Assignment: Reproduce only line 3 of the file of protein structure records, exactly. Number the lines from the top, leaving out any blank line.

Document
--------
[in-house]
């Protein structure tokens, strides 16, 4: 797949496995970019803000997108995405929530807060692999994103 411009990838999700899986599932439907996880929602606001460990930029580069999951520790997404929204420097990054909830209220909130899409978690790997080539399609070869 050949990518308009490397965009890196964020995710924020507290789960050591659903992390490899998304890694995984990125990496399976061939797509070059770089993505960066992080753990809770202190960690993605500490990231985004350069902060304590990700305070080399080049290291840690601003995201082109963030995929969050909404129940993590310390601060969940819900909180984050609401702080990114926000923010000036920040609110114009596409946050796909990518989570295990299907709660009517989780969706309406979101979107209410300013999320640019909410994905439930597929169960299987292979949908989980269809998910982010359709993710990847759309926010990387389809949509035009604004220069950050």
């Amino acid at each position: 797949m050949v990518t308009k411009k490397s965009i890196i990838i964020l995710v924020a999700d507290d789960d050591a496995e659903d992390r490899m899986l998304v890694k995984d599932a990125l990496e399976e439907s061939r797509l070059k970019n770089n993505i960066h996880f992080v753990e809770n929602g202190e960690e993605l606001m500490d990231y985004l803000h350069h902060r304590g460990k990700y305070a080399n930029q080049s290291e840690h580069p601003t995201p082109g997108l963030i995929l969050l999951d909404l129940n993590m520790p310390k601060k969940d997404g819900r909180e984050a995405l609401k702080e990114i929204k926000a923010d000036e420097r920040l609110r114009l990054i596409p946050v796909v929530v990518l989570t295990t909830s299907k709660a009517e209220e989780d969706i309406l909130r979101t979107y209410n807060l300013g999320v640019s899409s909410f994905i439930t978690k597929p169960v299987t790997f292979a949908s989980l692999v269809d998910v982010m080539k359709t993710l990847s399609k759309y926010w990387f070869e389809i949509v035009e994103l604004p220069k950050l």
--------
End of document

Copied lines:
């Amino acid at each position: 797949m050949v990518t308009k411009k490397s965009i890196i990838i964020l995710v924020a999700d507290d789960d050591a496995e659903d992390r490899m899986l998304v890694k995984d599932a990125l990496e399976e439907s061939r797509l070059k970019n770089n993505i960066h996880f992080v753990e809770n929602g202190e960690e993605l606001m500490d990231y985004l803000h350069h902060r304590g460990k990700y305070a080399n930029q080049s290291e840690h580069p601003t995201p082109g997108l963030i995929l969050l999951d909404l129940n993590m520790p310390k601060k969940d997404g819900r909180e984050a995405l609401k702080e990114i929204k926000a923010d000036e420097r920040l609110r114009l990054i596409p946050v796909v929530v990518l989570t295990t909830s299907k709660a009517e209220e989780d969706i309406l909130r979101t979107y209410n807060l300013g999320v640019s899409s909410f994905i439930t978690k597929p169960v299987t790997f292979a949908s989980l692999v269809d998910v982010m080539k359709t993710l990847s399609k759309y926010w990387f070869e389809i949509v035009e994103l604004p220069k950050l």